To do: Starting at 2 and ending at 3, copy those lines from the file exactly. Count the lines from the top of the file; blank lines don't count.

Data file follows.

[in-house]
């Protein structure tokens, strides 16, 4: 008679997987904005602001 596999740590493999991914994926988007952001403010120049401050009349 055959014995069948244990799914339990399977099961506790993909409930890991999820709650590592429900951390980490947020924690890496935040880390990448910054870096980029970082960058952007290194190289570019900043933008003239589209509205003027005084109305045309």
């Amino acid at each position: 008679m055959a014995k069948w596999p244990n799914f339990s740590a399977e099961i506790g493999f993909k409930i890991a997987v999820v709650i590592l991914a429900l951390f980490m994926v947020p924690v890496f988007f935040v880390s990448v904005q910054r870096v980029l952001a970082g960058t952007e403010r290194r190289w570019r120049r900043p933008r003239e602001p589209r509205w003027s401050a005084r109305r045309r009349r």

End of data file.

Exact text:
């Protein structure tokens, strides 16, 4: 008679997987904005602001 596999740590493999991914994926988007952001403010120049401050009349 055959014995069948244990799914339990399977099961506790993909409930890991999820709650590592429900951390980490947020924690890496935040880390990448910054870096980029970082960058952007290194190289570019900043933008003239589209509205003027005084109305045309």
């Amino acid at each position: 008679m055959a014995k069948w596999p244990n799914f339990s740590a399977e099961i506790g493999f993909k409930i890991a997987v999820v709650i590592l991914a429900l951390f980490m994926v947020p924690v890496f988007f935040v880390s990448v904005q910054r870096v980029l952001a970082g960058t952007e403010r290194r190289w570019r120049r900043p933008r003239e602001p589209r509205w003027s401050a005084r109305r045309r009349r």